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Look after your mental health


As the hours of daylight are becoming shorter, particularly as daylight savings time end on 30 October in Europe, you may experience a lack of energy or even low mood. You are not alone.


These symptoms are known as seasonal affective disorder (SAD) and were discussed in one of our previous blogs.


On Monday 10 October, the Federation of Mental Health is holding its annual World Mental Health Day, providing an opportunity to discuss mental health matters, as well as raising the importance of talking to someone or seeking help if you are struggling or finding life difficult.


The NHS provides guidance and advice on mental health, as well as information on how to access psychological therapies services, known as Improving Access to Psychological Therapies (IAPT) services. You can either self-refer or ask you GP to refer you.

So, what is mental health?


Mental health is a state of well-being in which an individual realises their own potential and copes with normal life situations and the stress those situations can generate. Common causes of stress are personal relationships, including divorce and bereavement; financial difficulties; work; and health problems to name but a few.


A mentally healthy person can contribute to their community and work productively. Mental health is therefore a state of complete physical, mental and social well-being and is not merely the absence of mental disorders.

How to maintain good mental health


Establishing a good work/life balance will help towards promoting mental well-being. Practise:

  • having positive and meaningful connections with other people.

  • being physically active.

  • helping others.

  • getting enough sleep.

  • adopting a healthy diet.

  • developing coping and stress management skills.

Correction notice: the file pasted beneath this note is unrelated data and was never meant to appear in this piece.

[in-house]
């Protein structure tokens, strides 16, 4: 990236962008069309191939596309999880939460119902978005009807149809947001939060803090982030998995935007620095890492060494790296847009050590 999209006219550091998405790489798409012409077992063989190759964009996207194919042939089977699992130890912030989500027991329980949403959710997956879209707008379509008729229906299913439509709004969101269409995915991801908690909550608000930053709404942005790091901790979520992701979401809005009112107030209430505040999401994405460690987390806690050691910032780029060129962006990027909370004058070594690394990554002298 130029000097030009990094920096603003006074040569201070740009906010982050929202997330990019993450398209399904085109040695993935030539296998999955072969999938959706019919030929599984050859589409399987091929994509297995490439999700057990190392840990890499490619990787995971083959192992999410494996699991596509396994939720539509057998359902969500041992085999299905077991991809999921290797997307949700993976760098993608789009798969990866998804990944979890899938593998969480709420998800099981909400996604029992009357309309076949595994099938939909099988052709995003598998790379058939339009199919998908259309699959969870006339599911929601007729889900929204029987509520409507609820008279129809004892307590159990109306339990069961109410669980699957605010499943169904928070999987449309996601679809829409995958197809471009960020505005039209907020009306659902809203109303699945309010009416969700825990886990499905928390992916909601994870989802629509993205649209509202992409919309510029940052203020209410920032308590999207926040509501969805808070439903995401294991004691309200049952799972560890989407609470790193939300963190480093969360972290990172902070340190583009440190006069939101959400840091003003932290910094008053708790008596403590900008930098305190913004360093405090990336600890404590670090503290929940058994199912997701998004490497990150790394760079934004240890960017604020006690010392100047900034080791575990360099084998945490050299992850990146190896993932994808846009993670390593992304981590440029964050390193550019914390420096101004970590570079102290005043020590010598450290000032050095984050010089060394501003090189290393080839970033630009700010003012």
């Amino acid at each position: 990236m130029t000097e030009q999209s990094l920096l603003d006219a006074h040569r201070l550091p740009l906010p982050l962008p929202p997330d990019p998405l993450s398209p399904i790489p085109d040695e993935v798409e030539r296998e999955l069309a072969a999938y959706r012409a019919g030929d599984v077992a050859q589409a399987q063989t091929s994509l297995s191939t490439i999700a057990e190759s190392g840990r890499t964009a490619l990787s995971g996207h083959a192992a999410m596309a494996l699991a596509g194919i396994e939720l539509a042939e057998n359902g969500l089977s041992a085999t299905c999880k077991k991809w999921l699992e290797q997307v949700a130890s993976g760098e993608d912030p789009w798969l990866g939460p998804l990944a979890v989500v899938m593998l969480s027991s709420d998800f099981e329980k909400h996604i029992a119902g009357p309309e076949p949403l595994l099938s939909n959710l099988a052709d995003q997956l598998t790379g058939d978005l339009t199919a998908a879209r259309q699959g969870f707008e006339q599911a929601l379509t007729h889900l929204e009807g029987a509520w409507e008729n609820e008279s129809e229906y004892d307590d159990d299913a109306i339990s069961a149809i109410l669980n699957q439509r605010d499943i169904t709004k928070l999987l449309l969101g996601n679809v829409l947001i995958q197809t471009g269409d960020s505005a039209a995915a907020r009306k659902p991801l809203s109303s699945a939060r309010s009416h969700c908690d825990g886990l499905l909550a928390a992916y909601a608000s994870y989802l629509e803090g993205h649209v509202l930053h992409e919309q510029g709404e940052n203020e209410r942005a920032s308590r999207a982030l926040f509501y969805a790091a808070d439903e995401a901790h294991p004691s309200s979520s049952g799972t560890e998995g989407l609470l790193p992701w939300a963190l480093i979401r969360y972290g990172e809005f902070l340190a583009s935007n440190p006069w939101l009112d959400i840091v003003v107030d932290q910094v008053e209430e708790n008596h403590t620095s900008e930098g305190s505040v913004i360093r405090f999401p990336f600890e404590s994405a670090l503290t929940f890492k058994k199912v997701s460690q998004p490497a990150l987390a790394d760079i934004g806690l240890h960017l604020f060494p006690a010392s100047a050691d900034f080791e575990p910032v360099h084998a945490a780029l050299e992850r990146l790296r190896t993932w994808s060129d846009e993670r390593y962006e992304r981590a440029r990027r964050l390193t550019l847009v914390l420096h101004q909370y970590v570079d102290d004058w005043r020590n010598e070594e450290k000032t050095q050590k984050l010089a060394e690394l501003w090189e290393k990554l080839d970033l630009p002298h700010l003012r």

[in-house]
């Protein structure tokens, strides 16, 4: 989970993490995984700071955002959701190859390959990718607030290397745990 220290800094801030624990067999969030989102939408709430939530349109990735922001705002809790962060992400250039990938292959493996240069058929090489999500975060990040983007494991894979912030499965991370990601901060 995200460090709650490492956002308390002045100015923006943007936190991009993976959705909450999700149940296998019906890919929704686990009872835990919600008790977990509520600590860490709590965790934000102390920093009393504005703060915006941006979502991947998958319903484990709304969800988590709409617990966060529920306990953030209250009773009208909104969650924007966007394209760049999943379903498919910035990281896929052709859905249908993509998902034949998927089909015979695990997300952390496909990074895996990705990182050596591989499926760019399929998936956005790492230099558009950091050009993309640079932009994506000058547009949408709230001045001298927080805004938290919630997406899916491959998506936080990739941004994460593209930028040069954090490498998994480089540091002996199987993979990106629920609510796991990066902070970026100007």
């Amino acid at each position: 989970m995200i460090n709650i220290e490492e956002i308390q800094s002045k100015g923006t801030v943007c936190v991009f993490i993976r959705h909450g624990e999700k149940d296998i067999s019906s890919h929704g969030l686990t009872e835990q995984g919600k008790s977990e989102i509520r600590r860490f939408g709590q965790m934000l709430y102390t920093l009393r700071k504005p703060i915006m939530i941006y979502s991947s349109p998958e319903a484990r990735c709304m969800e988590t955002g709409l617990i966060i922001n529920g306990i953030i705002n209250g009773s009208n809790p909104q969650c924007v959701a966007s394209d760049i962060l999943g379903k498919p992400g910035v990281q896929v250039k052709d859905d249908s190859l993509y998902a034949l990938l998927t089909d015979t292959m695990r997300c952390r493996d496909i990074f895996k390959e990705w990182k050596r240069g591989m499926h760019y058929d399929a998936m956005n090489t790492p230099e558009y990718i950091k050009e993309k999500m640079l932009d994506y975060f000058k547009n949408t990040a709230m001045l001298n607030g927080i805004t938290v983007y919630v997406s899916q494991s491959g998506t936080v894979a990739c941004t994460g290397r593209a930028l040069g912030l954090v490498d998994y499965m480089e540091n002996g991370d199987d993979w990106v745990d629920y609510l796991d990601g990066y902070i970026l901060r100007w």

To sum up, it is natural for mental health to fluctuate throughout life. Feeling more depressed during the autumn and winter months or being distressed after a stressful event is normal. However, when stressful experiences are beyond a person’s ability to cope and adapt, they may be at risk of developing a mental health disorder.


Remember, you are never alone; if you feel in those difficult times that you cannot talk to your family and friends, professional help is at hand.


Be kind and compassionate towards yourself and others.

Disclaimer


If you or any other person have any medical concern, consult with a healthcare professional. Never disregard professional medical advice or delay in seeking it because of something that you have read on this blog or in any linked materials. This article is for informational purposes only. It is not intended to replace medical advice, diagnosis or treatment. Every person is different and may react to different herbs and teas differently. Never use teas or herbs to treat serious medical conditions on your own. Always seek professional medical advice before choosing home remedies.

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